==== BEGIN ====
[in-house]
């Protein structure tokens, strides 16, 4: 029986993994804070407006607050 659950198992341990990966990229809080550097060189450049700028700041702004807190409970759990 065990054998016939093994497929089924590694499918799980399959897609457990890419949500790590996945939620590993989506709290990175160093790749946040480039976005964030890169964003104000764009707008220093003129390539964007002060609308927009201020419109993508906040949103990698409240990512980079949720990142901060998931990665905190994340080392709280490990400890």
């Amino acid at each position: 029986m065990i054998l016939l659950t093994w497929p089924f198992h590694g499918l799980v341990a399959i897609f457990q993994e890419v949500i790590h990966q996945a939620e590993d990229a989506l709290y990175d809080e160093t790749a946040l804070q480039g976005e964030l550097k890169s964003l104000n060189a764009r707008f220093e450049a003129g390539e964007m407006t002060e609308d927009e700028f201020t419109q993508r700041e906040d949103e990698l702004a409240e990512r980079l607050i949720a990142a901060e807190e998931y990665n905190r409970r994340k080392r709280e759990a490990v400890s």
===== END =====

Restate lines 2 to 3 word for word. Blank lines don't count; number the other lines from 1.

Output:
């Protein structure tokens, strides 16, 4: 029986993994804070407006607050 659950198992341990990966990229809080550097060189450049700028700041702004807190409970759990 065990054998016939093994497929089924590694499918799980399959897609457990890419949500790590996945939620590993989506709290990175160093790749946040480039976005964030890169964003104000764009707008220093003129390539964007002060609308927009201020419109993508906040949103990698409240990512980079949720990142901060998931990665905190994340080392709280490990400890």
């Amino acid at each position: 029986m065990i054998l016939l659950t093994w497929p089924f198992h590694g499918l799980v341990a399959i897609f457990q993994e890419v949500i790590h990966q996945a939620e590993d990229a989506l709290y990175d809080e160093t790749a946040l804070q480039g976005e964030l550097k890169s964003l104000n060189a764009r707008f220093e450049a003129g390539e964007m407006t002060e609308d927009e700028f201020t419109q993508r700041e906040d949103e990698l702004a409240e990512r980079l607050i949720a990142a901060e807190e998931y990665n905190r409970r994340k080392r709280e759990a490990v400890s």